Pitfalls in statistics

Statistics are a powerful thing, but they are easily to use sloppily and incorrectly. This article identifies a few important pitfalls related to statistical significance, problems with testing multiple hypotheses simultaneously, issues with clinical trials and meta-analyses, and the usefulness of Bayes’ Theorem.

While statistics are a far sounder way of knowing about the world than anecdotes and intuition, it is definitely worrisome that they are so poorly understood. My graduate statistics course at Oxford is evidence enough of just how poorly the subject can be taught.

Author: Milan

In the spring of 2005, I graduated from the University of British Columbia with a degree in International Relations and a general focus in the area of environmental politics. In the fall of 2005, I began reading for an M.Phil in IR at Wadham College, Oxford. Outside school, I am very interested in photography, writing, and the outdoors. I am writing this blog to keep in touch with friends and family around the world, provide a more personal view of graduate student life in Oxford, and pass on some lessons I've learned here.

7 thoughts on “Pitfalls in statistics”

  1. By the Numbers
    A terrific new book of essays encourages us all to be skeptical about statistics.
    By Jack Shafer
    Posted Wednesday, July 14, 2010, at 5:00 PM ET

    “The creation, selection, promotion, and proliferation of numbers are … the stuff of politics,” the editors write in their introduction. No debate lasts very long without a reference to data, and as the numbers boil their way into the argument, you must challenge them or be burned blind by them. The essays presented in Sex, Drugs, and Body Counts—about human trafficking, the Bosnian death count, the Darfur genocide, armed conflict, drugs, terrorism, and more—counsel exactly that sort of skepticism. Here are the questions the book’s editors say readers should ask when confronted with numbers:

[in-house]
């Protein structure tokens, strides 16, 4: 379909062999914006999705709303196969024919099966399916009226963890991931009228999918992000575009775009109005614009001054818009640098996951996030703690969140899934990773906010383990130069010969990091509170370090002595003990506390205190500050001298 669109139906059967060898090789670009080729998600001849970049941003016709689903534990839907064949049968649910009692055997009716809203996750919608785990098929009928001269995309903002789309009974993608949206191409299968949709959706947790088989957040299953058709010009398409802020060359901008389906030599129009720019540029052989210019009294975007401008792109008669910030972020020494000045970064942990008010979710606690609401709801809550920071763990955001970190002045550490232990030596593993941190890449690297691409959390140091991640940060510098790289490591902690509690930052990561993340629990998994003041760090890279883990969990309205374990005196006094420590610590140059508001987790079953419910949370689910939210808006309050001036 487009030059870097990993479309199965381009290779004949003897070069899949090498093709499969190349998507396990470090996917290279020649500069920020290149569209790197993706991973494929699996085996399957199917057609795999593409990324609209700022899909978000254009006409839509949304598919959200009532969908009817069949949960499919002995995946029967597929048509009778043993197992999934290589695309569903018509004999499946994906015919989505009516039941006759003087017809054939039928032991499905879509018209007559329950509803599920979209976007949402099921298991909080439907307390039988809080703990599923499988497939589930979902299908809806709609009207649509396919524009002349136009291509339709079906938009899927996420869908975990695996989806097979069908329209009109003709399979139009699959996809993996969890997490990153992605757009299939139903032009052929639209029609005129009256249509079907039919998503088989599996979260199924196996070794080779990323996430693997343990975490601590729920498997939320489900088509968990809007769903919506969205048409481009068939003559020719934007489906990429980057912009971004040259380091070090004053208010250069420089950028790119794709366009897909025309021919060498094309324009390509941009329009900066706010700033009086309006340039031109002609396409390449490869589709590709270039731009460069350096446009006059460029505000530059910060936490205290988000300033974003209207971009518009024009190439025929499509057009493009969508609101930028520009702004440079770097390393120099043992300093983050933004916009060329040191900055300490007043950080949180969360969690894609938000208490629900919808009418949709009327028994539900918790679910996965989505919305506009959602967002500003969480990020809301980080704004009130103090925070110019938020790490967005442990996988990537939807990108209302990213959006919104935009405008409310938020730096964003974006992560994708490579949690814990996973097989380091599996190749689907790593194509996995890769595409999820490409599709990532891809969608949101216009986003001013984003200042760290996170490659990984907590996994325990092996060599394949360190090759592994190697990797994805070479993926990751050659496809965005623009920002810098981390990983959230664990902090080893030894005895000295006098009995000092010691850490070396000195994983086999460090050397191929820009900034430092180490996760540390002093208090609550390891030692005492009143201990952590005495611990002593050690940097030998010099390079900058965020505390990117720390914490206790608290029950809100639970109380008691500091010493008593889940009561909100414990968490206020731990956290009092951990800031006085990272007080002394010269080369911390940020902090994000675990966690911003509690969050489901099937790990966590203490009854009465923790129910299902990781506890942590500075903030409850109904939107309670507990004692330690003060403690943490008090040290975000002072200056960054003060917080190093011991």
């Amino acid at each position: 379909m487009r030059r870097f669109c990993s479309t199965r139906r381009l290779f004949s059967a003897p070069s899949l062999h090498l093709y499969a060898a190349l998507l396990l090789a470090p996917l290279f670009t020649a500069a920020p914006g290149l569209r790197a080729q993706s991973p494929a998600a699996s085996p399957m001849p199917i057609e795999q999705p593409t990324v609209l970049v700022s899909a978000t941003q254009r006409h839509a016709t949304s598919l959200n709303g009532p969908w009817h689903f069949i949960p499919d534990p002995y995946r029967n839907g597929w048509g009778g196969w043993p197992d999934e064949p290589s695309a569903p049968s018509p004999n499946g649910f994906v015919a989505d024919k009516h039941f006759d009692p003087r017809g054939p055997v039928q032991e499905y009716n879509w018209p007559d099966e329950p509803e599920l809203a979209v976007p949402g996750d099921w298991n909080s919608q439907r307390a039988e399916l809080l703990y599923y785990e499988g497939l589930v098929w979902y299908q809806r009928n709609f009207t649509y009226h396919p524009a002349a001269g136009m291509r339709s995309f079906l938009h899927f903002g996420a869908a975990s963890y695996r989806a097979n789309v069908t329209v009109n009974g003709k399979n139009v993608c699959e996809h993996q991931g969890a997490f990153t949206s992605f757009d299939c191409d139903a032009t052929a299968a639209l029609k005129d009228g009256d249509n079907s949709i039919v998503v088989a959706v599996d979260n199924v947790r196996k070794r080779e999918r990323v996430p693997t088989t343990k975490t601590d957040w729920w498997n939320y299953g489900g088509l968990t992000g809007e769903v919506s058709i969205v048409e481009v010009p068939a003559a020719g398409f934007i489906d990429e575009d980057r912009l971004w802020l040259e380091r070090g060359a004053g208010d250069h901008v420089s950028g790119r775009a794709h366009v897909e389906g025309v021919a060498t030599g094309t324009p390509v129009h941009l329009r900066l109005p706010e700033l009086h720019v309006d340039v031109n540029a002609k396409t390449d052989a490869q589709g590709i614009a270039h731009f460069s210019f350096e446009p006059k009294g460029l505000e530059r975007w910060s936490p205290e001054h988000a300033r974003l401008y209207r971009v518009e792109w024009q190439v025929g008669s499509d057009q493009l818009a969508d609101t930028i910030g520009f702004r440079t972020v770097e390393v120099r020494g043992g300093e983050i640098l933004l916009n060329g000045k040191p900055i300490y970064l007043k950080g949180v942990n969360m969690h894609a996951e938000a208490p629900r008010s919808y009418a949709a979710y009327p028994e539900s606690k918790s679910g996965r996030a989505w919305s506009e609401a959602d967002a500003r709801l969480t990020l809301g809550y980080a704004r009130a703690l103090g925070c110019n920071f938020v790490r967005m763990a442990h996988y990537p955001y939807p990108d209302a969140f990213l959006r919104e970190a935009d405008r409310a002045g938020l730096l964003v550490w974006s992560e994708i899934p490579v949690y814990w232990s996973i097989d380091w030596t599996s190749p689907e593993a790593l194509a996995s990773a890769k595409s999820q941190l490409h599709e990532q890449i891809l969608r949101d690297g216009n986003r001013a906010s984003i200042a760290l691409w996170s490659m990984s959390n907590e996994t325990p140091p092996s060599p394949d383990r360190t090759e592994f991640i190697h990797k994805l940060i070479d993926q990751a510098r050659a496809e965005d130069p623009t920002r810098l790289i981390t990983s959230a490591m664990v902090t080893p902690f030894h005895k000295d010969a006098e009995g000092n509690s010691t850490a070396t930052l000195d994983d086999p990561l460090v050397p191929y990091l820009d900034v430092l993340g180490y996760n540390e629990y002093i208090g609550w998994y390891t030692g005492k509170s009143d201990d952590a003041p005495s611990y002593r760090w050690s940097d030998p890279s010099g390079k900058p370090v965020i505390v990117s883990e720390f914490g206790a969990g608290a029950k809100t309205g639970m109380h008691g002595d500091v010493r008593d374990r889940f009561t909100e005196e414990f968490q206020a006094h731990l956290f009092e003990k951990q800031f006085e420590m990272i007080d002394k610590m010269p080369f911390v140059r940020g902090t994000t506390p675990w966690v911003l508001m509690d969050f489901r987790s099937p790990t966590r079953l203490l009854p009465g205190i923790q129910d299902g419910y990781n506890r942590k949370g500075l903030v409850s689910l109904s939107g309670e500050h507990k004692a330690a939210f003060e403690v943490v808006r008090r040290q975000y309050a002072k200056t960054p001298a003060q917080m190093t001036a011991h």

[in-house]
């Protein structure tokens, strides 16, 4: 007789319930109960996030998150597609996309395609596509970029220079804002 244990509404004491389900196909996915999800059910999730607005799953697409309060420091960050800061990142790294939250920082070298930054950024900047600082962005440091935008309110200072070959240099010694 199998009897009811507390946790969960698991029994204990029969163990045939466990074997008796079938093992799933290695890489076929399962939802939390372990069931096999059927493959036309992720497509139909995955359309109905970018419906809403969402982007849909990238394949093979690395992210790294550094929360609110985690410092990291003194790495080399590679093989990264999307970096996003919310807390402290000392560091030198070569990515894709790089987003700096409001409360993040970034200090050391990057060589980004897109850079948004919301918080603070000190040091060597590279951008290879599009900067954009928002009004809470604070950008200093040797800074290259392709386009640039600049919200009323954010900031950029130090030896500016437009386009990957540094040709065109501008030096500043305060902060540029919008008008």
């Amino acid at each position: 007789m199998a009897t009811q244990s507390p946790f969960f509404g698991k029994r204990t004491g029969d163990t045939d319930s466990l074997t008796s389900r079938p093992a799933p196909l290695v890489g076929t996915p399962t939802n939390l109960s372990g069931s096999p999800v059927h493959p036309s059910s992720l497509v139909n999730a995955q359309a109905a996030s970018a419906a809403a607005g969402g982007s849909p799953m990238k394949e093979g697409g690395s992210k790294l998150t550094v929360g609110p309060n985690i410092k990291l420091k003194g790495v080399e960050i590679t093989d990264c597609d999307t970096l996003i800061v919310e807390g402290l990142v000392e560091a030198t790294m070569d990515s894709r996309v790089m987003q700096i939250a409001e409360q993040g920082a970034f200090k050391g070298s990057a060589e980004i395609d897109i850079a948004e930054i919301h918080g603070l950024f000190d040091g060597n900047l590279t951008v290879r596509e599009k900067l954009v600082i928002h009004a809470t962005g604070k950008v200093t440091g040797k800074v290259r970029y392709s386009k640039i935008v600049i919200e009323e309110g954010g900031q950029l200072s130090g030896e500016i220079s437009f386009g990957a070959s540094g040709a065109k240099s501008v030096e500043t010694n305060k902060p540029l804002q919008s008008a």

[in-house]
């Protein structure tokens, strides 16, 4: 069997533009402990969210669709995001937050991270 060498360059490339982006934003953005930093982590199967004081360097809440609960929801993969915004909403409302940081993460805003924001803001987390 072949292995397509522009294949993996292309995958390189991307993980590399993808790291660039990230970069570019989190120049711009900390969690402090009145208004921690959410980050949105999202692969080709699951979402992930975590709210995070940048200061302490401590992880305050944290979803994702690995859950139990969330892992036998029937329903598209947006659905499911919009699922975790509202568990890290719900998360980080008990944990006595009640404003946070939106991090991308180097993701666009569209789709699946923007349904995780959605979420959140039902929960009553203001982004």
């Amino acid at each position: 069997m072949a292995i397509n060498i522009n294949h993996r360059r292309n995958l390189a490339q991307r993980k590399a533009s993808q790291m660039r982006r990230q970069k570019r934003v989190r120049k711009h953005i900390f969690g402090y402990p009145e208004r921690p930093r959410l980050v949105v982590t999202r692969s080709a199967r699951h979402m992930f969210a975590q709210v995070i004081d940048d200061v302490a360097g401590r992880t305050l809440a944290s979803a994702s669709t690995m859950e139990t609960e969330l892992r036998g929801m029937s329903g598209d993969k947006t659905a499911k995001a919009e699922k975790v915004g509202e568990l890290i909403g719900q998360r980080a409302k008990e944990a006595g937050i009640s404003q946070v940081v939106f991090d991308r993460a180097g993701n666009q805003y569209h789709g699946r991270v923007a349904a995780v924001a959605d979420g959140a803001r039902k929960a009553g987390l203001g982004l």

Where do the estimates come from, who produces them, what legitimating function do they serve, and how (if at all) are they explained in official reporting? What are the implications and consequences (intended and un-intended) of choosing one set of numbers over another? To what degree are the numbers accepted or challenged, and why? What purpose do they serve?

    Later, they write:

    Numbers should provoke especially tough questions when the activity being measured is secretive, hidden, and clandestine. “How could they know that? How could they measure that?”


    Often, the editors write, even the most rigorous-seeming statistics conceal squishy measurements. Inflated numbers are designed to create the sense that something must be done now. Depressed counts are intended to convince the recipients that the problem is too small to worry about. Whether it’s body counts in Iraq or kilos of Colombian drugs, the creators and disseminators of the numbers usually have greater interest in their size than their veracity.

  2. The politics of census forms

    Friday, july 16, 2010


    “The stunning announcement — without any public consultation — has caught Canadians by surprise. But it has also brought them together in unexpected ways.

    The public sees this move for what it is — an echo of the paranoid impulses of America’s far right, which has long campaigned against the U.S. census as a symbol of government intrusiveness. Clement claims some MPs get complaints from some constituents. But where are the beefs? The federal Privacy Commissioner says only a handful of concerns have been raised in recent years.

    There is no groundswell of anti-census sentiment in the land. To the contrary, Clement’s pandering has sparked a united outcry that cuts across ethnic, linguistic, political and class lines: be they bankers or social activists, they want to keep the census intact. This fiasco has also brought the opposition parties together. Harper should heed the cry and reverse the decision.”

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